transmitting uart.
    Is now the problem become clearer?
  4. Joel Kolstad

    Joel Kolstad Guest


    You bright up a good subject, and you're absolutely correct that if you
    continuously send data from one serial port at 9600.01bps to a receiver at
    9600, sooner or later there must be a buffer overflow. There's no way
    around this -- but keep in mind that RS-232 (or most any protocol, for that
    matter) isn't designed to send a truly continuous stream for days, months,
    or years at a time without a break! With a typical RS-232 device, there are
    MANY breaks, and keep in mind that something like a PC often has a pretty
    generous software buffer (many kilobytes) backing up the hardware so that it
    would take a 'long' time to create an overflow. I can't explain your
    observation that an, e.g., 8031-based data forwarder -- supposedly -- works
    other than to say I suspect that perhaps you didn't really do the type of
    torture test that could produce an overrun. (I.e., did you look with a
    scope or logic analyzer to make sure there was NEVER a idle bit time that
    might have allowed the receiver to 'catch up'?)

    One solution that you can use for protocols such as 8B/10B -- where you get
    a bazillion data bytes interspersed with an occasional 'comma' character --
    is to use a form of compression where you assign 9 bits to ever received
    byte and 'swallow' any comma you get by setting the high bit. You can then
    sit down and work out how often you need to insert a comma into your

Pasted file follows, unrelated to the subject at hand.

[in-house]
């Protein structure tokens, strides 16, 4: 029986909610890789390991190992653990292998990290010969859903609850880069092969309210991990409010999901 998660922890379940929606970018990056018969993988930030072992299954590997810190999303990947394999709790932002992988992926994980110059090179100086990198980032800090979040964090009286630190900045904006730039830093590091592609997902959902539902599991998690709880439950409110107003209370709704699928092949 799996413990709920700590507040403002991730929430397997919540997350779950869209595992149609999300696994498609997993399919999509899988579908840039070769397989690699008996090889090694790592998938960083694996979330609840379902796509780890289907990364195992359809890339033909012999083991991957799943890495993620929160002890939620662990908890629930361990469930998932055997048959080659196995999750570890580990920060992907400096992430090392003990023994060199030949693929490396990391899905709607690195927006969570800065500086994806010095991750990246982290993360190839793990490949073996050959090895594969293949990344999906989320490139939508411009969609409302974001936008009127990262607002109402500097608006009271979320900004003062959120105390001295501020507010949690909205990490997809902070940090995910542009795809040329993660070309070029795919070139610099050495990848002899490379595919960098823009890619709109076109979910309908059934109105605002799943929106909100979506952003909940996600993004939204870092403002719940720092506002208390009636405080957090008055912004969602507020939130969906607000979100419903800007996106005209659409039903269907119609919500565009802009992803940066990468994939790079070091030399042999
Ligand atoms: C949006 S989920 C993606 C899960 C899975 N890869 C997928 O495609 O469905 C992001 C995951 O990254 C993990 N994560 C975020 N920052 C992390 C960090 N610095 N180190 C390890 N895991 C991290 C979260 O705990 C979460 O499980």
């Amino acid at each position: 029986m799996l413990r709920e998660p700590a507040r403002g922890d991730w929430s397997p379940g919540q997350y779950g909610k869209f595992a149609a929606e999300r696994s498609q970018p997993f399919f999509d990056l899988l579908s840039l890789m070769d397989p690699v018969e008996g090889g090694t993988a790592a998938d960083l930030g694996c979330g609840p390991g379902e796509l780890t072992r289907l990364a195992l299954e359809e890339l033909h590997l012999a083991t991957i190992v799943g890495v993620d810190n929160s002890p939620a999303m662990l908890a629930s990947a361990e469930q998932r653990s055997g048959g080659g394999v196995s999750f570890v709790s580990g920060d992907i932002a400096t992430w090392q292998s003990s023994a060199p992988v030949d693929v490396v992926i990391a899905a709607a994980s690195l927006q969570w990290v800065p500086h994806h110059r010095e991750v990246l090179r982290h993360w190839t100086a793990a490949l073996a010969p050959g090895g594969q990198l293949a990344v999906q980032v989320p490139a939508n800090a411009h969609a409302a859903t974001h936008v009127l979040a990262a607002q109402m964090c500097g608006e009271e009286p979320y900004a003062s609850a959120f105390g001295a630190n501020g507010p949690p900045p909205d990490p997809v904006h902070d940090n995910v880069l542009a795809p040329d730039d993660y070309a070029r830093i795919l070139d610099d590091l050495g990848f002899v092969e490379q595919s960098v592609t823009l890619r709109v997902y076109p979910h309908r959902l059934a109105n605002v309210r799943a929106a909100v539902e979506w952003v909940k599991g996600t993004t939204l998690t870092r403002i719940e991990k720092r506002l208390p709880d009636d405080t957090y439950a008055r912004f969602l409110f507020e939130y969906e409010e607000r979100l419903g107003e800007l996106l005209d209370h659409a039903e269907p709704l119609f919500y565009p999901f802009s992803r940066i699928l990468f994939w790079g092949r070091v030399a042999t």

bitstream to avoid buffer overflow. We had a gigabit fiber interface that
    used this approach, and with a 16 byte FIFO for buffering and a +/-100PPM
    clock at 1.0625Gbps, the numbers worked out to many thousands of bytes
    before overflow would be a concern.

    To build a data repeater that never suffers from potential buffer overflow
    under any circumstances whatsoever, I don't think you have many options
    other than locking the re-transmit bit rate to that of the received data
    using, e.g., a PLL. You could try this in software as well, I suppose, if
    you have a bit rate generator that's 'finely tunable' -- most in
    microcontrollers aren't!

    A few other comments:
    'Permissible,' yeah, I suppose, although 10% wouldn't be anything to write
    home about!
    Nothing wrong with 16x oversampling (it will definitely help -- a little),
    but keep in mind that you _can_ get away with no oversampling at all and get
    quite reasonable results if you position the sample point at the middle of
    each bit interval.

    ---Joel Kolstad
  5. Hal Murray

    Hal Murray Guest

    You bright up a good subject, and you're absolutely correct that if you
    I think you are missing a key idea. The receiver has to make
    sure that it will tolerate early start bits. That is the receiver
    has to start looking for a new start-of-start-bit right after
    it has checked the middle of the stop bit rather than wait unitl
    the end of the stop bit to start looking.

    [Interesting thread. Thanks. I didn't know about that trick.]